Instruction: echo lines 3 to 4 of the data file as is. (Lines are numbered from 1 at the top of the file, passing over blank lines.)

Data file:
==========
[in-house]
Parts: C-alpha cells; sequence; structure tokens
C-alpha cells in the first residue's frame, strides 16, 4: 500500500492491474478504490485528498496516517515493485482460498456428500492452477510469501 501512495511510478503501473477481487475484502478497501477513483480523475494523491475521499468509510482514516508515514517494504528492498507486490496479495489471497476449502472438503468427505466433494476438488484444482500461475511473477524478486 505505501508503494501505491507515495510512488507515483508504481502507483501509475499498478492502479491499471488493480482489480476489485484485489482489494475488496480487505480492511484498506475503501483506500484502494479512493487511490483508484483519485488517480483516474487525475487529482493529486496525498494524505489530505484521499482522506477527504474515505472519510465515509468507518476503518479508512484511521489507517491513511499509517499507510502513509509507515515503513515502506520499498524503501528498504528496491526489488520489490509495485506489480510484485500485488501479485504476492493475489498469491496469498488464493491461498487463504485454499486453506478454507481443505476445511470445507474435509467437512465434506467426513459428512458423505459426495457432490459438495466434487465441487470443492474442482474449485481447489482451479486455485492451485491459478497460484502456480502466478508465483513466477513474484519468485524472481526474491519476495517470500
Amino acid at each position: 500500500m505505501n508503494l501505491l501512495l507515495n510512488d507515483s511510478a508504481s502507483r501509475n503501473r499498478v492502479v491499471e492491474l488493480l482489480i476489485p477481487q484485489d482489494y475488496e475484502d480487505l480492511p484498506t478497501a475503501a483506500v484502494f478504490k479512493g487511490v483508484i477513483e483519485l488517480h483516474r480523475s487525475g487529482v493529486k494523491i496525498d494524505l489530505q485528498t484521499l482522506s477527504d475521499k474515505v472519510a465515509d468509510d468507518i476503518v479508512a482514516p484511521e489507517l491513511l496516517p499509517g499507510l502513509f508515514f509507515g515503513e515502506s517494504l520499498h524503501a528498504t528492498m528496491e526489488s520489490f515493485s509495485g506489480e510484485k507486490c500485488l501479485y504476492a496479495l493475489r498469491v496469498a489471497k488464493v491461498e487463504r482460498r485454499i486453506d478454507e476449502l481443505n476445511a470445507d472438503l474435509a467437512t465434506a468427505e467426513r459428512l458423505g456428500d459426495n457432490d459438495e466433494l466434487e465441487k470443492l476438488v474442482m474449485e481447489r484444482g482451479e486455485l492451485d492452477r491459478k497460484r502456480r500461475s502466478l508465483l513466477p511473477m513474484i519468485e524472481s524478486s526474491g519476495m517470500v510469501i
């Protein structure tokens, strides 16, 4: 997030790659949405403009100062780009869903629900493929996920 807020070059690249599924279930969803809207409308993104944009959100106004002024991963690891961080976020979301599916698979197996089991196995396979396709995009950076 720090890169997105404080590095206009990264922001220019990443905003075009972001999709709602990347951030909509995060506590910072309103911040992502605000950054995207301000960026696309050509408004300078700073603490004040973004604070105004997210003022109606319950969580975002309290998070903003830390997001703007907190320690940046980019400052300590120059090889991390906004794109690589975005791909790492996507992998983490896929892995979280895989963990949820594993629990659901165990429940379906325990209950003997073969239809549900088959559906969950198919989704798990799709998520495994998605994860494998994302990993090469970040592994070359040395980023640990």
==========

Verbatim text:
C-alpha cells in the first residue's frame, strides 16, 4: 500500500492491474478504490485528498496516517515493485482460498456428500492452477510469501 501512495511510478503501473477481487475484502478497501477513483480523475494523491475521499468509510482514516508515514517494504528492498507486490496479495489471497476449502472438503468427505466433494476438488484444482500461475511473477524478486 505505501508503494501505491507515495510512488507515483508504481502507483501509475499498478492502479491499471488493480482489480476489485484485489482489494475488496480487505480492511484498506475503501483506500484502494479512493487511490483508484483519485488517480483516474487525475487529482493529486496525498494524505489530505484521499482522506477527504474515505472519510465515509468507518476503518479508512484511521489507517491513511499509517499507510502513509509507515515503513515502506520499498524503501528498504528496491526489488520489490509495485506489480510484485500485488501479485504476492493475489498469491496469498488464493491461498487463504485454499486453506478454507481443505476445511470445507474435509467437512465434506467426513459428512458423505459426495457432490459438495466434487465441487470443492474442482474449485481447489482451479486455485492451485491459478497460484502456480502466478508465483513466477513474484519468485524472481526474491519476495517470500
Amino acid at each position: 500500500m505505501n508503494l501505491l501512495l507515495n510512488d507515483s511510478a508504481s502507483r501509475n503501473r499498478v492502479v491499471e492491474l488493480l482489480i476489485p477481487q484485489d482489494y475488496e475484502d480487505l480492511p484498506t478497501a475503501a483506500v484502494f478504490k479512493g487511490v483508484i477513483e483519485l488517480h483516474r480523475s487525475g487529482v493529486k494523491i496525498d494524505l489530505q485528498t484521499l482522506s477527504d475521499k474515505v472519510a465515509d468509510d468507518i476503518v479508512a482514516p484511521e489507517l491513511l496516517p499509517g499507510l502513509f508515514f509507515g515503513e515502506s517494504l520499498h524503501a528498504t528492498m528496491e526489488s520489490f515493485s509495485g506489480e510484485k507486490c500485488l501479485y504476492a496479495l493475489r498469491v496469498a489471497k488464493v491461498e487463504r482460498r485454499i486453506d478454507e476449502l481443505n476445511a470445507d472438503l474435509a467437512t465434506a468427505e467426513r459428512l458423505g456428500d459426495n457432490d459438495e466433494l466434487e465441487k470443492l476438488v474442482m474449485e481447489r484444482g482451479e486455485l492451485d492452477r491459478k497460484r502456480r500461475s502466478l508465483l513466477p511473477m513474484i519468485e524472481s524478486s526474491g519476495m517470500v510469501i